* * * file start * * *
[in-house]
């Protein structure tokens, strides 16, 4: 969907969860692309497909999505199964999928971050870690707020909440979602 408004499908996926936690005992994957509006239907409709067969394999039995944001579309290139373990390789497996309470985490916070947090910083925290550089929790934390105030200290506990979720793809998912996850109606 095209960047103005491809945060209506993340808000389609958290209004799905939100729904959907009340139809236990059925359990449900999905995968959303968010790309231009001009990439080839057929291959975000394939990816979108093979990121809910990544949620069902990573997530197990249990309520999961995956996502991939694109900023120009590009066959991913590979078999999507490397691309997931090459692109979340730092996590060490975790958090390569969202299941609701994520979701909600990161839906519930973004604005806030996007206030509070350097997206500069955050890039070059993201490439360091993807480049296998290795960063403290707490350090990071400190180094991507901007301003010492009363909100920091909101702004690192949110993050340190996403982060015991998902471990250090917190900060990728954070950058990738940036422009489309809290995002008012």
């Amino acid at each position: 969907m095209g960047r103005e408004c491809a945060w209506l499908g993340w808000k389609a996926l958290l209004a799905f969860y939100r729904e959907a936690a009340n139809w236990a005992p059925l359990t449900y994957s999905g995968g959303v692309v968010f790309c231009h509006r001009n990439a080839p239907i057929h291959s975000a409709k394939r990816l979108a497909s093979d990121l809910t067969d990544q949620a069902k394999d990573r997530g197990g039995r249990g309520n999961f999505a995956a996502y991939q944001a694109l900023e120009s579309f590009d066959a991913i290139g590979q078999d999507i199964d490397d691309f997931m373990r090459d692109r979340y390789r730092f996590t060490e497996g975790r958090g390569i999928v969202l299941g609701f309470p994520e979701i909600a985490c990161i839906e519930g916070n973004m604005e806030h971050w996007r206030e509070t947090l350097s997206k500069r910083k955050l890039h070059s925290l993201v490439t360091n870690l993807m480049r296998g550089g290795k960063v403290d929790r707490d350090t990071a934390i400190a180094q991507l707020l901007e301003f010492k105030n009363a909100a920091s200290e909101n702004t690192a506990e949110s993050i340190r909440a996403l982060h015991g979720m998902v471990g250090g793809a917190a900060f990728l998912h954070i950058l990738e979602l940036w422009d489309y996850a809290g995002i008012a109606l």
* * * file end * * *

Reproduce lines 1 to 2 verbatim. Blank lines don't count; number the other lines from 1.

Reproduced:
[in-house]
């Protein structure tokens, strides 16, 4: 969907969860692309497909999505199964999928971050870690707020909440979602 408004499908996926936690005992994957509006239907409709067969394999039995944001579309290139373990390789497996309470985490916070947090910083925290550089929790934390105030200290506990979720793809998912996850109606 095209960047103005491809945060209506993340808000389609958290209004799905939100729904959907009340139809236990059925359990449900999905995968959303968010790309231009001009990439080839057929291959975000394939990816979108093979990121809910990544949620069902990573997530197990249990309520999961995956996502991939694109900023120009590009066959991913590979078999999507490397691309997931090459692109979340730092996590060490975790958090390569969202299941609701994520979701909600990161839906519930973004604005806030996007206030509070350097997206500069955050890039070059993201490439360091993807480049296998290795960063403290707490350090990071400190180094991507901007301003010492009363909100920091909101702004690192949110993050340190996403982060015991998902471990250090917190900060990728954070950058990738940036422009489309809290995002008012």